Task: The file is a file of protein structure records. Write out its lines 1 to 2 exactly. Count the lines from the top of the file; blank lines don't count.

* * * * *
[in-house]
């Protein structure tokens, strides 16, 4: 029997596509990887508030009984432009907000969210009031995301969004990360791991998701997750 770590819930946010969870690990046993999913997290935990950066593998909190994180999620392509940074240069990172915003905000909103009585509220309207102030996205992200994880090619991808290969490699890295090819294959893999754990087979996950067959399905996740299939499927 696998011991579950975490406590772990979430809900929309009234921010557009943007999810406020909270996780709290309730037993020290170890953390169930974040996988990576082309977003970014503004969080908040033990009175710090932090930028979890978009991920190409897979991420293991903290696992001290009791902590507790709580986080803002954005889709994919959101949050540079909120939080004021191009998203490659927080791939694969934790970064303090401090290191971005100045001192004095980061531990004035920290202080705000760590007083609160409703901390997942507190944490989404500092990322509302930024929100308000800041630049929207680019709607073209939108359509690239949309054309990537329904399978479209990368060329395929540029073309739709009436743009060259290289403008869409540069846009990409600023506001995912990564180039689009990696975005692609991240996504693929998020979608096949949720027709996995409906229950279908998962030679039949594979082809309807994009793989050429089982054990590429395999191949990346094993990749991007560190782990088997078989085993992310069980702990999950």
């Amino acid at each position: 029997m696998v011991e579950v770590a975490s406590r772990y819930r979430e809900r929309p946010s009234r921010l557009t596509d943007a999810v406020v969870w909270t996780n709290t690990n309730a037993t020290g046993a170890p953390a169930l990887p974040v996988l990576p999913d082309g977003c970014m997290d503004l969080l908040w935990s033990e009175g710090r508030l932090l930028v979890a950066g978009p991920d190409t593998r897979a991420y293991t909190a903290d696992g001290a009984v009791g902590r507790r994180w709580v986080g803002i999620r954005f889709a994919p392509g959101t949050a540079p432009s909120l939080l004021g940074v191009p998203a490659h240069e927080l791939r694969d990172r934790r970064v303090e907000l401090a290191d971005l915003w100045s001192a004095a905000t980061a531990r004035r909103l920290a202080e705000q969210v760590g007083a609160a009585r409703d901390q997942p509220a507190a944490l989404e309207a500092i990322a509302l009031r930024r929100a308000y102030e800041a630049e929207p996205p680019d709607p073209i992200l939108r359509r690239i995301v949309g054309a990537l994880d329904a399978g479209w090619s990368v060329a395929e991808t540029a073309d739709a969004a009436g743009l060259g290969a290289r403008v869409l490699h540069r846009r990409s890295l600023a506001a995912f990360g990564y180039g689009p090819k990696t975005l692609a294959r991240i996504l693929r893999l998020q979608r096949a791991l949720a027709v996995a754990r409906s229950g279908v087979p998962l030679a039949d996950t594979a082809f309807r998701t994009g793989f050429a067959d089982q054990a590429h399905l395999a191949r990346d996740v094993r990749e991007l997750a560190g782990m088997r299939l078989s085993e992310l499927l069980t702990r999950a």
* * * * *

[in-house]
């Protein structure tokens, strides 16, 4: 029997596509990887508030009984432009907000969210009031995301969004990360791991998701997750 770590819930946010969870690990046993999913997290935990950066593998909190994180999620392509940074240069990172915003905000909103009585509220309207102030996205992200994880090619991808290969490699890295090819294959893999754990087979996950067959399905996740299939499927 696998011991579950975490406590772990979430809900929309009234921010557009943007999810406020909270996780709290309730037993020290170890953390169930974040996988990576082309977003970014503004969080908040033990009175710090932090930028979890978009991920190409897979991420293991903290696992001290009791902590507790709580986080803002954005889709994919959101949050540079909120939080004021191009998203490659927080791939694969934790970064303090401090290191971005100045001192004095980061531990004035920290202080705000760590007083609160409703901390997942507190944490989404500092990322509302930024929100308000800041630049929207680019709607073209939108359509690239949309054309990537329904399978479209990368060329395929540029073309739709009436743009060259290289403008869409540069846009990409600023506001995912990564180039689009990696975005692609991240996504693929998020979608096949949720027709996995409906229950279908998962030679039949594979082809309807994009793989050429089982054990590429395999191949990346094993990749991007560190782990088997078989085993992310069980702990999950």